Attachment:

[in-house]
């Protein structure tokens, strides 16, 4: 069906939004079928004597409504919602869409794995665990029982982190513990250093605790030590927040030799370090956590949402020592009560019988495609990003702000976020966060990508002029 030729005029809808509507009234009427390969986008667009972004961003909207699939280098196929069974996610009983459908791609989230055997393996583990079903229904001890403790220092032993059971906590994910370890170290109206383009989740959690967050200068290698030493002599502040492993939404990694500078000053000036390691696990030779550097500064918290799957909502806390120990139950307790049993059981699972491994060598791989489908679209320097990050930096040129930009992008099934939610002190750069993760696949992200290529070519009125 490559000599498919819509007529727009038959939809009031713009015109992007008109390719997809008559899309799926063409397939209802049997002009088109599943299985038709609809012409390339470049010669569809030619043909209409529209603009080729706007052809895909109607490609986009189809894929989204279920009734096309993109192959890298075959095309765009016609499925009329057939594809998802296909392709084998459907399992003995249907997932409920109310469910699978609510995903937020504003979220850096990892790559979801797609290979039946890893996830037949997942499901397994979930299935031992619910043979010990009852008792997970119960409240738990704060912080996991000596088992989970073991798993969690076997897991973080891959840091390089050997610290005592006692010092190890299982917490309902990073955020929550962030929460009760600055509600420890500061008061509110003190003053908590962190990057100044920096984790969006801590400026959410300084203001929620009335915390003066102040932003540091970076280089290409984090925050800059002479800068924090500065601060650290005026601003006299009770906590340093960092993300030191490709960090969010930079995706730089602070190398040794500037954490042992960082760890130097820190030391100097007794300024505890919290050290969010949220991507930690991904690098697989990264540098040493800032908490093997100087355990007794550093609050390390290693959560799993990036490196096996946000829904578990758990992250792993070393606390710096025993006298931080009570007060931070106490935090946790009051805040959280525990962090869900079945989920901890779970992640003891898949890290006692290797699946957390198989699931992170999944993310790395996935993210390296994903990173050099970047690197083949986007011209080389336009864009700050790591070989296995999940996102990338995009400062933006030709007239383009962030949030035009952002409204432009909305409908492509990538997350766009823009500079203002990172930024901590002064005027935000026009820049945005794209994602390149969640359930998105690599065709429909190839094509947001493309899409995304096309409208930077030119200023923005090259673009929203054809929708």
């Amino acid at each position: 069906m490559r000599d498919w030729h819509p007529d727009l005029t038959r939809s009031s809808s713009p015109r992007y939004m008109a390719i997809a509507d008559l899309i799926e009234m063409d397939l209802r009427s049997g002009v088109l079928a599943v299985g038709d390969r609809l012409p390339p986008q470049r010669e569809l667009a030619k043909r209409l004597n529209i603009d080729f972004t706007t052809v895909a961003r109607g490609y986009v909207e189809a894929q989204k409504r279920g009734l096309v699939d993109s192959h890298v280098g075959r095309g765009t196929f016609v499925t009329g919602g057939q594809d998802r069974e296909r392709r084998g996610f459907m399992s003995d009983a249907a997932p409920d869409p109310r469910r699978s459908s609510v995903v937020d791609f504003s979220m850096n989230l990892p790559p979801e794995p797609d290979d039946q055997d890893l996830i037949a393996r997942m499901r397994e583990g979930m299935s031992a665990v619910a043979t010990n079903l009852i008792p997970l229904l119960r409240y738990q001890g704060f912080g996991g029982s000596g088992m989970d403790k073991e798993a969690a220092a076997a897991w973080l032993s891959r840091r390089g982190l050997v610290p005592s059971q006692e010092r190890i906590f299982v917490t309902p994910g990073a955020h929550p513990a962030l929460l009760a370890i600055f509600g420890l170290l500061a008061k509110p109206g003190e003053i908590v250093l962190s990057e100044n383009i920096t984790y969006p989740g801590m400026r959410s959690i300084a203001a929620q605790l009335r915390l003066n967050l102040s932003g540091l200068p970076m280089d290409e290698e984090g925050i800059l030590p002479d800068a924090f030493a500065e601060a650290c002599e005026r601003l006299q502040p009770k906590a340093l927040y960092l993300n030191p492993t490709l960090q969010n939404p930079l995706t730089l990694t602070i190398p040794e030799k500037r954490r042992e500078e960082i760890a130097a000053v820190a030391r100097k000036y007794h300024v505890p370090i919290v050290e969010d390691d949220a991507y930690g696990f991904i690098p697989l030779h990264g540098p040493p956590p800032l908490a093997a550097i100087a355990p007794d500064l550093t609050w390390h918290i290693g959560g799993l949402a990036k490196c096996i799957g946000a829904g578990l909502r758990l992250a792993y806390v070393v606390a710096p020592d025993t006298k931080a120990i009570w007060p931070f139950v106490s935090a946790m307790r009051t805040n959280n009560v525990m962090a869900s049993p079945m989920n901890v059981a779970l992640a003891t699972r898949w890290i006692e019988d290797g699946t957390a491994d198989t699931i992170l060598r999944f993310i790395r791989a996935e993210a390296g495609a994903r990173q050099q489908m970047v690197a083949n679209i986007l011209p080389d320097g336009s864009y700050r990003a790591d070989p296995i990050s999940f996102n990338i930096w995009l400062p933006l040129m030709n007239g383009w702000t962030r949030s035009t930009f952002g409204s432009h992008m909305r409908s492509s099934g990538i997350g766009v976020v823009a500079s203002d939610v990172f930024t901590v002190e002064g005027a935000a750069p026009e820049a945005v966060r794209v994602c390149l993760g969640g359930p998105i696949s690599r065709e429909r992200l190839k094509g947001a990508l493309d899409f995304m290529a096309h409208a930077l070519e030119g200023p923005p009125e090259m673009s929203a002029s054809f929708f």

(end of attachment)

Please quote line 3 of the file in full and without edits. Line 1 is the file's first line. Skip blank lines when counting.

């Amino acid at each position: 069906m490559r000599d498919w030729h819509p007529d727009l005029t038959r939809s009031s809808s713009p015109r992007y939004m008109a390719i997809a509507d008559l899309i799926e009234m063409d397939l209802r009427s049997g002009v088109l079928a599943v299985g038709d390969r609809l012409p390339p986008q470049r010669e569809l667009a030619k043909r209409l004597n529209i603009d080729f972004t706007t052809v895909a961003r109607g490609y986009v909207e189809a894929q989204k409504r279920g009734l096309v699939d993109s192959h890298v280098g075959r095309g765009t196929f016609v499925t009329g919602g057939q594809d998802r069974e296909r392709r084998g996610f459907m399992s003995d009983a249907a997932p409920d869409p109310r469910r699978s459908s609510v995903v937020d791609f504003s979220m850096n989230l990892p790559p979801e794995p797609d290979d039946q055997d890893l996830i037949a393996r997942m499901r397994e583990g979930m299935s031992a665990v619910a043979t010990n079903l009852i008792p997970l229904l119960r409240y738990q001890g704060f912080g996991g029982s000596g088992m989970d403790k073991e798993a969690a220092a076997a897991w973080l032993s891959r840091r390089g982190l050997v610290p005592s059971q006692e010092r190890i906590f299982v917490t309902p994910g990073a955020h929550p513990a962030l929460l009760a370890i600055f509600g420890l170290l500061a008061k509110p109206g003190e003053i908590v250093l962190s990057e100044n383009i920096t984790y969006p989740g801590m400026r959410s959690i300084a203001a929620q605790l009335r915390l003066n967050l102040s932003g540091l200068p970076m280089d290409e290698e984090g925050i800059l030590p002479d800068a924090f030493a500065e601060a650290c002599e005026r601003l006299q502040p009770k906590a340093l927040y960092l993300n030191p492993t490709l960090q969010n939404p930079l995706t730089l990694t602070i190398p040794e030799k500037r954490r042992e500078e960082i760890a130097a000053v820190a030391r100097k000036y007794h300024v505890p370090i919290v050290e969010d390691d949220a991507y930690g696990f991904i690098p697989l030779h990264g540098p040493p956590p800032l908490a093997a550097i100087a355990p007794d500064l550093t609050w390390h918290i290693g959560g799993l949402a990036k490196c096996i799957g946000a829904g578990l909502r758990l992250a792993y806390v070393v606390a710096p020592d025993t006298k931080a120990i009570w007060p931070f139950v106490s935090a946790m307790r009051t805040n959280n009560v525990m962090a869900s049993p079945m989920n901890v059981a779970l992640a003891t699972r898949w890290i006692e019988d290797g699946t957390a491994d198989t699931i992170l060598r999944f993310i790395r791989a996935e993210a390296g495609a994903r990173q050099q489908m970047v690197a083949n679209i986007l011209p080389d320097g336009s864009y700050r990003a790591d070989p296995i990050s999940f996102n990338i930096w995009l400062p933006l040129m030709n007239g383009w702000t962030r949030s035009t930009f952002g409204s432009h992008m909305r409908s492509s099934g990538i997350g766009v976020v823009a500079s203002d939610v990172f930024t901590v002190e002064g005027a935000a750069p026009e820049a945005v966060r794209v994602c390149l993760g969640g359930p998105i696949s690599r065709e429909r992200l190839k094509g947001a990508l493309d899409f995304m290529a096309h409208a930077l070519e030119g200023p923005p009125e090259m673009s929203a002029s054809f929708f």